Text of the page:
P. W. Singer, author of Wired for War, discusses robots in the military and the intersection between video games and war in this rerun of Episode Three of The Geek's Guide to the Galaxy.
The Geek's Guide to the Galaxy is hosted by John Joseph Adams and David Barr Kirtley.
Read on for this episode's fabulous SHOW NOTES! (Note: Show note time signatures may me slightly off, as the show was re-edited prior to this rebroadcast-it's the director's cut! This episode originally aired on January 18, 2010, on Tor.com.)
0:42 Dave and John introduce the show
Interview: P.W. Singer
01:14 About author Peter Warren Singer, his book Wired for War. and his other works: Corporate Warriors: the Rise of the Privatized Military Industry, and Children at War
02:12 Interview begins
02:22 War robots in use today in air and on land, from the Predator drone to medic robots REX and REV
04:29 Undersea military robots, including the Robolobster. We are not making this up.
05:19 Robots in the new domains: outer space and cyberspace
05:59 Are military robots really a step forward?
07:52 Soldiers and their relationship to military robots
09:43 Combat pilots vs. drone pilots
13:18 Big butts and strong bladders: how technology affects roles in modern warfare
14:25 The relationship between video games and war: games patterned after war, and training soldiers using video games
16:25 A side effect of "militainment": Avatar Fatigue
16:57 When should we buy our robot attack insurance? On strong AI and self-will
19:09 Ways in which robots could be used against us, and the Open Source Warfare phenomenon
21:12 "Oops" moments with your robot, both comical and tragic
22:13 Robots, the law, and accountability
23:53 Robots, wetware, and the Luke Skywalker Effect: the present and future of cyborgs
26:04 Androids: why would we make robots look and work like us?
28:11 Why is science fiction better at predicting the future than government is?
31:16 End of interview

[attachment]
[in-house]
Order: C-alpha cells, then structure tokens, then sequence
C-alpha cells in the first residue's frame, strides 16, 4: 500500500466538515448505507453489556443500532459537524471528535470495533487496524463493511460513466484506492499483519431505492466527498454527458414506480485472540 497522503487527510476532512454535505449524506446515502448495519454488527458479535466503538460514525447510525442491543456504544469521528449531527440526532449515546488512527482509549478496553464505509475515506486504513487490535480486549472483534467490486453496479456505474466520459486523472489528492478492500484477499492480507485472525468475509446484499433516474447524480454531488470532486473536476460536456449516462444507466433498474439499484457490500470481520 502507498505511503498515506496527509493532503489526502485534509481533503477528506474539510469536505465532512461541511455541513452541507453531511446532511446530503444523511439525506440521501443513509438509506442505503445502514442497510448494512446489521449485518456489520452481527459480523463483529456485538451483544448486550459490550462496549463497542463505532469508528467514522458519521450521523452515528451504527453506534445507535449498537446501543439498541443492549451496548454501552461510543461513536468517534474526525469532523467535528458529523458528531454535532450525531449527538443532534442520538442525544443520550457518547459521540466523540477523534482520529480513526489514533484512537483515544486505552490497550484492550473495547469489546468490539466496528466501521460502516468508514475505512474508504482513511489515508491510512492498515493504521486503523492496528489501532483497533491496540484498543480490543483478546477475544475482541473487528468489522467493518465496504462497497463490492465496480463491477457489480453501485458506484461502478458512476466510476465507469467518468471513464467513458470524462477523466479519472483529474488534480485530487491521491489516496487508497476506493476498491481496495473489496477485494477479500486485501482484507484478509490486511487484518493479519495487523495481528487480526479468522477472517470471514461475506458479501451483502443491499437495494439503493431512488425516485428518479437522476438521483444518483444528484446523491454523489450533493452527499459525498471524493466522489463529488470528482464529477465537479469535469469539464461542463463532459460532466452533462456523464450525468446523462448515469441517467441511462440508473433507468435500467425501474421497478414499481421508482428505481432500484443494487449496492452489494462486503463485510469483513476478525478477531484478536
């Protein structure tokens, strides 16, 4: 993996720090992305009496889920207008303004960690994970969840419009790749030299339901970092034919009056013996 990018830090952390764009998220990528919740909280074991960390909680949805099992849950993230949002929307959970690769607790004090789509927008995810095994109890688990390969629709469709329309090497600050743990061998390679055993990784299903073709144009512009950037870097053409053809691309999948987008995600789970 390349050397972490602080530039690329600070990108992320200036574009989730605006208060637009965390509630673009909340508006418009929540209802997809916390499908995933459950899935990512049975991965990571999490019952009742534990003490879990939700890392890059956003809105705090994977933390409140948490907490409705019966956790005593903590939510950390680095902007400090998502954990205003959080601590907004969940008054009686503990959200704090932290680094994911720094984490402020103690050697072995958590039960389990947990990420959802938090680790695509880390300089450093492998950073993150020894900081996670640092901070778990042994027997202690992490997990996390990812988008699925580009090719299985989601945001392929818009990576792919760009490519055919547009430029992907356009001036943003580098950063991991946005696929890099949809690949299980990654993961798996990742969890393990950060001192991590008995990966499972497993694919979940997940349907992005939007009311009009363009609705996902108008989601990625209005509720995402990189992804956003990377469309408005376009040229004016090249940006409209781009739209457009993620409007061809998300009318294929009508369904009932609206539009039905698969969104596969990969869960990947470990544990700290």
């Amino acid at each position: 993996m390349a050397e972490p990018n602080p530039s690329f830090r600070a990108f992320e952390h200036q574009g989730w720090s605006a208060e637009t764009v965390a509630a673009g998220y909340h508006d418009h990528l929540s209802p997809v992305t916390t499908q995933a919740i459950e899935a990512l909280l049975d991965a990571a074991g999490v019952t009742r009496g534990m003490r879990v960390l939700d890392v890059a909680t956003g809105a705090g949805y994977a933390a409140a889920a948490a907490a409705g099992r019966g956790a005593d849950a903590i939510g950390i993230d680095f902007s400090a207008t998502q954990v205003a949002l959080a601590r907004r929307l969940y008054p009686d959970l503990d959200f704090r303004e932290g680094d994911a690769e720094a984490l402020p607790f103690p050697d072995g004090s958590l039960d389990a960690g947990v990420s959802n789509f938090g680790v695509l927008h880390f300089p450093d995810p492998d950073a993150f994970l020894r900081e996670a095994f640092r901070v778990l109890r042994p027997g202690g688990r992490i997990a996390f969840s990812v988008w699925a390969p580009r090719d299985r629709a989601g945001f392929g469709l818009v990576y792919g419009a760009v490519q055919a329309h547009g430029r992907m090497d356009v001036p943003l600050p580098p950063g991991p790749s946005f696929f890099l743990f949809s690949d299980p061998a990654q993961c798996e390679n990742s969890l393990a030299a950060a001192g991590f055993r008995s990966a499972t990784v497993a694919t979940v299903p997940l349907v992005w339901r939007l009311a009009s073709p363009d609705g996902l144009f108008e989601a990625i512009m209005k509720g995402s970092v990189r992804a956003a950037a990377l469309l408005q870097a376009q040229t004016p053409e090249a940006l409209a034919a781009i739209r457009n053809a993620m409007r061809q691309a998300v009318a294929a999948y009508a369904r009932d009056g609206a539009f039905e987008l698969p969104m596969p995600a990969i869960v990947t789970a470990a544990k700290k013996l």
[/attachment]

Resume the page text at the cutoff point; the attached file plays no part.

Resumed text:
Dave and John talk about some of the science fiction works mentioned during the interview
32:05 I, Robot by Isaac Asimov, and the Three Laws of Robotics
34:47 Dave talks about one of the short stories in I, Robot, "Liar"
37:03 John talks about Robocop 2 and its Three Directives
41:36 Short story, "Descendent" by Ian Banks
41:59 Armor by John Steakley
43:20 The Forever War by Joe Haldeman
44:47 Ender's Game by Orson Scott Card
46:00 Old Man's War by John Scalzi
47:06 Movies: Terminator and The Matrix
51:53 Dave on Robocop and the portrayal of corporations in films
53:20 More on the influence of Starship Troopers
53:58 More on I, Robot, the movie vs. the film
01:00:13 Show wrap-up
Thanks for listening!
John Joseph Adams is an anthologist, a writer, and a geek. He is the bestselling editor of the anthologies By Blood We Live, Federations, The Improbable Adventures of Sherlock Holmes, The Living Dead (a World Fantasy Award finalist), Seeds of Change, andWastelands: Stories of the Apocalypse. His most recent books are The Living Dead 2 and The Way of the Wizard, and he is currently assembling several other anthologies, including Brave New Worlds and The Mad Scientist's Guide to World Domination. Barnes & Noble.com named him "the reigning king of the anthology world," and his books have been named to numerous best of the year lists. In addition to his anthology work, he worked for more than eight years as an editor at The Magazine of Fantasy & Science Fiction,and is currently the editor of Lightspeed Magazine and Fantasy Magazine.
David Barr Kirtley has published fiction in magazines such as Realms of Fantasy, Weird Tales, Lightspeed,Intergalactic Medicine Show, On Spec, and Cicada, and in anthologies such as New Voices in Science Fiction,Fantasy: The Best of the Year, and The Dragon Done It. Recently he's contributed stories to several of John's anthologies, including The Living Dead, The Living Dead 2, and The Way of the Wizard. He's attended numerous writing workshops, including Clarion, Odyssey, Viable Paradise, James Gunn's Center for the Study of Science Fiction, and Orson Scott Card's Writers Bootcamp, and he holds an MFA in screenwriting and fiction from the University of Southern California. He also teaches regularly at Alpha, a Pittsburgh-area science fiction workshop for young writers. He lives in New York.
Snownotes compiled by (former) podtern Christie Yant